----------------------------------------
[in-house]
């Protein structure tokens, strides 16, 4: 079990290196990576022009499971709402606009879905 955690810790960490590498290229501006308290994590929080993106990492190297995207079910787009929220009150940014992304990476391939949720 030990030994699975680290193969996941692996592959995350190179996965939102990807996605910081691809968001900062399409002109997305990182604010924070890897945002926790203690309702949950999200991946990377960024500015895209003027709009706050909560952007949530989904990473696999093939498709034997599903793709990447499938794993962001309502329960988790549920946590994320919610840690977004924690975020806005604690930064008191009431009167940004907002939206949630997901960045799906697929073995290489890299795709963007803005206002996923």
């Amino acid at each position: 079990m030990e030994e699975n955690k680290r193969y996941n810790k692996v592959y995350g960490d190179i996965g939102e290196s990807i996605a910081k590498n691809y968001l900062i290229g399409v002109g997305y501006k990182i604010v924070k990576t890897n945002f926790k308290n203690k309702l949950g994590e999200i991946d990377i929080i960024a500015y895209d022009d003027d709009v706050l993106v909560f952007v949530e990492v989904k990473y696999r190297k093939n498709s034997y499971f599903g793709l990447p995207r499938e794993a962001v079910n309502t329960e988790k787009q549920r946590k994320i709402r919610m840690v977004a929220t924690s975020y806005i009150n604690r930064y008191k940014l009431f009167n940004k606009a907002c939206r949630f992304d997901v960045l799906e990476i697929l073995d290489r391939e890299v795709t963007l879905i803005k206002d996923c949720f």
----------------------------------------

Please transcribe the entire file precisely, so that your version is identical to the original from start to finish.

[in-house]
């Protein structure tokens, strides 16, 4: 079990290196990576022009499971709402606009879905 955690810790960490590498290229501006308290994590929080993106990492190297995207079910787009929220009150940014992304990476391939949720 030990030994699975680290193969996941692996592959995350190179996965939102990807996605910081691809968001900062399409002109997305990182604010924070890897945002926790203690309702949950999200991946990377960024500015895209003027709009706050909560952007949530989904990473696999093939498709034997599903793709990447499938794993962001309502329960988790549920946590994320919610840690977004924690975020806005604690930064008191009431009167940004907002939206949630997901960045799906697929073995290489890299795709963007803005206002996923």
């Amino acid at each position: 079990m030990e030994e699975n955690k680290r193969y996941n810790k692996v592959y995350g960490d190179i996965g939102e290196s990807i996605a910081k590498n691809y968001l900062i290229g399409v002109g997305y501006k990182i604010v924070k990576t890897n945002f926790k308290n203690k309702l949950g994590e999200i991946d990377i929080i960024a500015y895209d022009d003027d709009v706050l993106v909560f952007v949530e990492v989904k990473y696999r190297k093939n498709s034997y499971f599903g793709l990447p995207r499938e794993a962001v079910n309502t329960e988790k787009q549920r946590k994320i709402r919610m840690v977004a929220t924690s975020y806005i009150n604690r930064y008191k940014l009431f009167n940004k606009a907002c939206r949630f992304d997901v960045l799906e990476i697929l073995d290489r391939e890299v795709t963007l879905i803005k206002d996923c949720f």